Fulwood v. Fulwood, 161 N.C. 601 (1913)

March 26, 1913 · Supreme Court of North Carolina
161 N.C. 601


(Filed 26 March, 1913.)

1. Wills — Devises — Latent Ambiguity — Extrinsic Evidence — Declarations of Testator.

A devise of the testator’s “homestead tract” of land, when it appears that the buildings, outhouses, etc., where he had resided were on a tract containing 200 acres, but that he had acquired other adjoining tracts, from different persons at different times, presents a case of latent ambiguity, admitting extrinsic evidence to fit the description, and in this case, for that purpose, it was competent to show testator’s declarations respecting it at the time of making the will, and at other times, his manner of dealing with the lands, etc.

2. Appeal and Error — Maps—Evidence Excluded — Materiality.

Where a map to the lands in controversy has not been sent up with the record, its exclusion by the court below will not be held for error, for the appellate court cannot see its relevancy; but in any event its exclusion in this case was proper if it was because the surveyor had marked his conclusion instead of following the direction of the court in making it.

3. Wills — Devises — Latent Ambiguity — Evidence Excluded — Unanswered .Question — Appeal and Error.

Where a devise of lands, by its description, causes a latent ambiguity so as to admit of extrinsic evidence of its location or extent, the refusal of the trial court to allow witnesses to, answer questions as to its boundary or location, without statement as to what the answers would be, will not be held for error.

Appeal by plaintiffs from Bragcm, J., at September Special Term, 1912, of BruNswick.

This is a proceeding for the partition of five tracts of land between the heirs of Benjamin Fulwood.

It was admitted at the trial that the said Fulwood acquired a 200-acre tract of land in 1875, which is not embraced in this proceeding; that he acquired the first and second tracts described'in the petition in 1881, and the third tract in said petition in 1882, and the fourth and fifth tracts at some other time.

The first, second, and third of said tracts adjoin the 200-acre tract, on which was the home, outhouses, etc.

*602Tie said Benjamin Fulwood left a will, in which he devised “the homestead tract of land” to the defendant James B. Ful-wood, subject to the life estate of the widow of Benjamin Ful-wood.

The petitioners contended that “the homestead tract” included the 200-acre tract and no more, and the defendant contended that it included the 200-acre tract and the first, second, and third tracts described in the petition.

It was admitted that the plaintiffs and defendant were tenants in common of the fourth and fifth tracts.

There was a verdict in favor of the defendant, and the petitioners appealed from the judgment rendered thereon.

(7. Ed. Taylor for plaintiffs.

Oranmer & Davis and Robert Ruarle for defendant.

AlleN, J.

The description of the land devised to the defendant as “the homestead tract” presented the case of a latent ambiguity, as it was uncertain what land was intended to be included under that designation, after it appeared that the 200-acre tract and the first, second, and third tracts described in the petition were adjoining tracts, and that the lands were acquired under different descriptions and at different times. Sherrod v. Battle, 154 N. C., 353. It was then permissible to introduce extrinsic evidence to fit the description, and for that purpose the declarations of the testator at the time of making the will and at other times, and his manner of dealing with the land, as by listing for taxation as one tract, were competent evidence. Kincaid v. Lowe, 62 N. C., 42; McLeod v. Jones, 159 N. C., 76.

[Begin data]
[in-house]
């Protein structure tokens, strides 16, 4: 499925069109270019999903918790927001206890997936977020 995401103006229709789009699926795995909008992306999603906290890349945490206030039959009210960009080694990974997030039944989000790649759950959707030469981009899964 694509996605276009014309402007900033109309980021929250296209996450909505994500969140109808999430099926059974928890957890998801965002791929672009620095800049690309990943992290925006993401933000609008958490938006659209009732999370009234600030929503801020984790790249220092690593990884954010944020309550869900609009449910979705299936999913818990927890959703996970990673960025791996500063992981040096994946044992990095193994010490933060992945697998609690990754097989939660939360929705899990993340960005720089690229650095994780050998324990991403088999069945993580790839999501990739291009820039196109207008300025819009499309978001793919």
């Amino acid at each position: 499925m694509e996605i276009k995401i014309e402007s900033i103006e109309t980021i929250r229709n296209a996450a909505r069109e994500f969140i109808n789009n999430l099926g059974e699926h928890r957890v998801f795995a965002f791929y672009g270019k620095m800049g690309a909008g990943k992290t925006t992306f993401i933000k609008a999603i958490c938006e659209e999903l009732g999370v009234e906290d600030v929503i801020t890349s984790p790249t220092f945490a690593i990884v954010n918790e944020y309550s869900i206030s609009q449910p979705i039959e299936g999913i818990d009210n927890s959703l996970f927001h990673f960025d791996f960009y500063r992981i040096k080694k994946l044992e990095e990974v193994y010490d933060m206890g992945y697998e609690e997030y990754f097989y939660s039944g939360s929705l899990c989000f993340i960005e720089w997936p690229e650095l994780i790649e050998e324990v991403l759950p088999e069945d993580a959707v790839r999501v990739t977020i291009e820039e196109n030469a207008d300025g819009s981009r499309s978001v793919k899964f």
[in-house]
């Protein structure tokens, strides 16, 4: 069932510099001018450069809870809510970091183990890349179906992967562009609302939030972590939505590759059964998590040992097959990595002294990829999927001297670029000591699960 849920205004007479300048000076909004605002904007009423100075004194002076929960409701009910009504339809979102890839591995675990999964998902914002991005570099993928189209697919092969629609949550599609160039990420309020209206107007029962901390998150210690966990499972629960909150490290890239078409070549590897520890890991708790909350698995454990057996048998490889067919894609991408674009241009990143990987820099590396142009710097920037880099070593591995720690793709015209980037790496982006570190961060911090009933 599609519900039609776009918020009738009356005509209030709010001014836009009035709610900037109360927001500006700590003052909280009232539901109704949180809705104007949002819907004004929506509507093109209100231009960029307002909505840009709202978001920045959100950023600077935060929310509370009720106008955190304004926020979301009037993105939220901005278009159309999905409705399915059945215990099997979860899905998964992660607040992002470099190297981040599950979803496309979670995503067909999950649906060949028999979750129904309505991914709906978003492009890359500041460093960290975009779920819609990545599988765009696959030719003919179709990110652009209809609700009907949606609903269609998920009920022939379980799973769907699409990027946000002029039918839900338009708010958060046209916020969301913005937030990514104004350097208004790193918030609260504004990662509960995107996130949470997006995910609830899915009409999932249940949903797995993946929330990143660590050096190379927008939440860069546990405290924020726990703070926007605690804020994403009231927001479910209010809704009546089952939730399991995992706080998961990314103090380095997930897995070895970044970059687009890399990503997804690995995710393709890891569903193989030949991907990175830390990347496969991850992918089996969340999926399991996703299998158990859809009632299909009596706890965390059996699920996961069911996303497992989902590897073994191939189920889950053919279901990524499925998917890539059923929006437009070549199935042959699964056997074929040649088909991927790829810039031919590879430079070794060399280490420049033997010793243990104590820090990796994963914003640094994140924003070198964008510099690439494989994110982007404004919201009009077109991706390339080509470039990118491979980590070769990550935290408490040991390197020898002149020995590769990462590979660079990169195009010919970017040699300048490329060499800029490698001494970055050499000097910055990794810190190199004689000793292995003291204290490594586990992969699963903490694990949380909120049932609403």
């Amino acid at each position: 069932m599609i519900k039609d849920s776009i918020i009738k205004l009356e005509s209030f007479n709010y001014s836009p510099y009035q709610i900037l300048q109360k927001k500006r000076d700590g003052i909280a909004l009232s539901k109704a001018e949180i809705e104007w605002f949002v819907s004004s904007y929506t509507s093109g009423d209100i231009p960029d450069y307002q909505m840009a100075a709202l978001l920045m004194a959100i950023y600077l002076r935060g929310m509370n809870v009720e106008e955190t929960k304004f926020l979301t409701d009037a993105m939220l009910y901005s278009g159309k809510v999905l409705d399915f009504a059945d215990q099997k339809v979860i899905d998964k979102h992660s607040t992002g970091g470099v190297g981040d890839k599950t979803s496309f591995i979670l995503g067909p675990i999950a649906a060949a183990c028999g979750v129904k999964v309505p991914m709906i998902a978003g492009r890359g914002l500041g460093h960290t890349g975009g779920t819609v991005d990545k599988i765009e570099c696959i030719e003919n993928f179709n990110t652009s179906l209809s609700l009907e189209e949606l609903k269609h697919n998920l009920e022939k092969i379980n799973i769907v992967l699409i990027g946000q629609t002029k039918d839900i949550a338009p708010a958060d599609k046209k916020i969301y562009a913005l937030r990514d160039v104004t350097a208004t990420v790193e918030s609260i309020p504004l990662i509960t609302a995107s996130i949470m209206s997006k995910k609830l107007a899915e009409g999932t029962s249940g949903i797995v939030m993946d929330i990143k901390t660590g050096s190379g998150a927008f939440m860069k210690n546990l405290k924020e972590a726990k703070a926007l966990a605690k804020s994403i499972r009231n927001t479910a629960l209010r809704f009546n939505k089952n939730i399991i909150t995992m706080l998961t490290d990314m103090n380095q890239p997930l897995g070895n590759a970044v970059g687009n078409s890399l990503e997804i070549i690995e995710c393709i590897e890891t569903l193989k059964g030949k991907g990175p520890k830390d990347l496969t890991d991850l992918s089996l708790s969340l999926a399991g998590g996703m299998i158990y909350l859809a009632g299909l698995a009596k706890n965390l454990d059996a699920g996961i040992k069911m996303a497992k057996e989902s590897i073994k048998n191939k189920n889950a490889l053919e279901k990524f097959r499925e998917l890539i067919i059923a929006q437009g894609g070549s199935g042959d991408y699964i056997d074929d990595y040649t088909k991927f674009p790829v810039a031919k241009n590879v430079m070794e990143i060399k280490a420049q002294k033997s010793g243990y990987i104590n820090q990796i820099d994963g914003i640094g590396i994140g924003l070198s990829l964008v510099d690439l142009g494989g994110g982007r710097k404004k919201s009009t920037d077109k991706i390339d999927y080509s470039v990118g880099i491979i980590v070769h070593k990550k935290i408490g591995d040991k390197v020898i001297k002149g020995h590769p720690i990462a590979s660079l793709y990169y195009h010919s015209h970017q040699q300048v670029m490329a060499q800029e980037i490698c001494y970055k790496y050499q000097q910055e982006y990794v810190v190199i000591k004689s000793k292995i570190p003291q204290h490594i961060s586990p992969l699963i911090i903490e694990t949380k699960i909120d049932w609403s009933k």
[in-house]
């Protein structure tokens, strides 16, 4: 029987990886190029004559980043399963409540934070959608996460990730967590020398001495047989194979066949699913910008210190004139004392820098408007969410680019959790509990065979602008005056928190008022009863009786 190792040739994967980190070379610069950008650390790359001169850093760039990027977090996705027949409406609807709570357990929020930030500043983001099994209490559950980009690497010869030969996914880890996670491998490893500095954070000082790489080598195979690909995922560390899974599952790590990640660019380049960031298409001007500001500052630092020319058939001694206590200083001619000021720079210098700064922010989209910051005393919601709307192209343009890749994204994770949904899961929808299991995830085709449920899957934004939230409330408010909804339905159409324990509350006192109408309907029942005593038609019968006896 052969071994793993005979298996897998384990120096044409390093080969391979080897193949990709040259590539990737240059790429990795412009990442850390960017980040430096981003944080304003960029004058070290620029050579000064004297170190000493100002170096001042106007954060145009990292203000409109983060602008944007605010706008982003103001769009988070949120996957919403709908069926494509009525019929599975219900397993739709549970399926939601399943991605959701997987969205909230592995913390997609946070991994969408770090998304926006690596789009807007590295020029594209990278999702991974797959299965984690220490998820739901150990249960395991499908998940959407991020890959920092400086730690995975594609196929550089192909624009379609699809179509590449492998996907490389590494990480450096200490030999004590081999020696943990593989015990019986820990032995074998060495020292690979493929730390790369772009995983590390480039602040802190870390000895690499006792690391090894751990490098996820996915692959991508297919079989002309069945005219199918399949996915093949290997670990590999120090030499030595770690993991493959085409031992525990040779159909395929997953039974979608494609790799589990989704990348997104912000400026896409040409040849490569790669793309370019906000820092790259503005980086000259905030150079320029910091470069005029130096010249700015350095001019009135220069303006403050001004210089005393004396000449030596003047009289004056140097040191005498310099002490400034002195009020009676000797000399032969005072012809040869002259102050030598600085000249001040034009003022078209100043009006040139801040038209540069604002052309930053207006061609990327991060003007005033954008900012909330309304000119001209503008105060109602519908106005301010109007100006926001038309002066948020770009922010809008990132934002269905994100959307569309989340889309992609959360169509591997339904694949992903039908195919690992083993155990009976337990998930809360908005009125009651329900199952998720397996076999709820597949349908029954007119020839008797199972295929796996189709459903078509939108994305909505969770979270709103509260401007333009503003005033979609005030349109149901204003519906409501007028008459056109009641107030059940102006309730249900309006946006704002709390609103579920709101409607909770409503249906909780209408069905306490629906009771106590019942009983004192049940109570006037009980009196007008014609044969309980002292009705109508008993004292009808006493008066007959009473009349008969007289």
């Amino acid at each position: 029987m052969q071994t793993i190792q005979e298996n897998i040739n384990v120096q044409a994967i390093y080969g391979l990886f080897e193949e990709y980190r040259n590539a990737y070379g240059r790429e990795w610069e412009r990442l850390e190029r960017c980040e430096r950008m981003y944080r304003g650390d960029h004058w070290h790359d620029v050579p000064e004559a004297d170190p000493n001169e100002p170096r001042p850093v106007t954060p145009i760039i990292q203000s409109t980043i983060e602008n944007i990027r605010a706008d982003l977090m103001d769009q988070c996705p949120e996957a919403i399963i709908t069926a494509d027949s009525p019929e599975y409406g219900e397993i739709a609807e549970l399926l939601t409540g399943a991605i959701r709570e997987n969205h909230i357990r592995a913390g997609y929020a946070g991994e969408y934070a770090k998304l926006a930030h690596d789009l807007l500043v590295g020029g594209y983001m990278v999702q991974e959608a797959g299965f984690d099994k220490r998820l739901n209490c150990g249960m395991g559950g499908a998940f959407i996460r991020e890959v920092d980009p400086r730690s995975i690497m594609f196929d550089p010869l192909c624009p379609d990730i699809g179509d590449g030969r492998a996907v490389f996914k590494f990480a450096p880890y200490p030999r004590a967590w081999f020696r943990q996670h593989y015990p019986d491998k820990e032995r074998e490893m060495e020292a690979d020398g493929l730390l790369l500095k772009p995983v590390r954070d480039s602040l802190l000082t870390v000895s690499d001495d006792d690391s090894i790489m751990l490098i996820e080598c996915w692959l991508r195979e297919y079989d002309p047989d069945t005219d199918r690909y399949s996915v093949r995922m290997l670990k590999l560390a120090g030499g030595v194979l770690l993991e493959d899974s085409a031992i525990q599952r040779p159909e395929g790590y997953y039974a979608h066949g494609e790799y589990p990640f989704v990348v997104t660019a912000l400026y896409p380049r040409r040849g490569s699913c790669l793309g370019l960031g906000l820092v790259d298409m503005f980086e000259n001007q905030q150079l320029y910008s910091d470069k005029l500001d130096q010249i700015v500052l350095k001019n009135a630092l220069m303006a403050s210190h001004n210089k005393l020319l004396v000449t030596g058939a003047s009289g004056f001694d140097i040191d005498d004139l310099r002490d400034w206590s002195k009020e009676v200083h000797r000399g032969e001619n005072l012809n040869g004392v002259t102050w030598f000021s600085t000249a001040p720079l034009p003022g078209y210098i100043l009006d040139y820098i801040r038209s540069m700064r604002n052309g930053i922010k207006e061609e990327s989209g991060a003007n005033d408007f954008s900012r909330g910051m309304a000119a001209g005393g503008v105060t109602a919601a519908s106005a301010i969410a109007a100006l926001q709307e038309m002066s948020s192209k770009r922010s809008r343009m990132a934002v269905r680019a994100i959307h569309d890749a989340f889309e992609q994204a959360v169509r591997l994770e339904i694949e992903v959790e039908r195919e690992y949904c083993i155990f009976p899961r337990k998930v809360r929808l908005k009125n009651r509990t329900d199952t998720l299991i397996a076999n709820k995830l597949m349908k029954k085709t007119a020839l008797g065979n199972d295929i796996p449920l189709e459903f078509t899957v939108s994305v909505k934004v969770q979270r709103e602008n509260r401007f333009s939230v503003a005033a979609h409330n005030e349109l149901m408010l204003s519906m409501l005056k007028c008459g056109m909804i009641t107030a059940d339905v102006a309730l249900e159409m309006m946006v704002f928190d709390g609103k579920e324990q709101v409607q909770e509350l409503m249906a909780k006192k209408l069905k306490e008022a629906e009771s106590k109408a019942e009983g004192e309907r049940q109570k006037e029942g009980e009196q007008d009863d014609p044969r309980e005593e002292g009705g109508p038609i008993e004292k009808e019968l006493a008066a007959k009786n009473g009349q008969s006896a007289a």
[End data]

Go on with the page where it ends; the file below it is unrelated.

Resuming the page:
The map is not sent up as a part of the record, and we cannot see that there was error in its exclusion. If, as may be inferred, the ruling of the court was because the surveyor had not followed the order under which he was acting, and had marked on the map his conclusions, his Honor properly refused to admit it as evidence. The other questions asked the surveyor are either as to irrelevant matters or the relevancy of the evidence offered does not appear to us.

*603The deeds introduced showed that the lands were conveyed to Benjamin Eulwood at different times and by different descriptions, and all the evidence was to the effect that the buildings were on the 200-acre tract.

When a witness is asked, “Is there a branch separating the 200-acre tract which you surveyed and Tract No. 1, which you surveyed?” “What separates Tract No. 3 from the 200-acre tract?” “What, if anything, in the nature of a natural boundary divides these two tracts from each other?” without other statement as to what would be the testimony of the witness, and as to its materiality, it is impossible for us to say there is prejudicial error.

The other exceptions require no discussion. The whole controversy was one of fact, which has been determined by a jury, and we find no error upon the trial.

No error.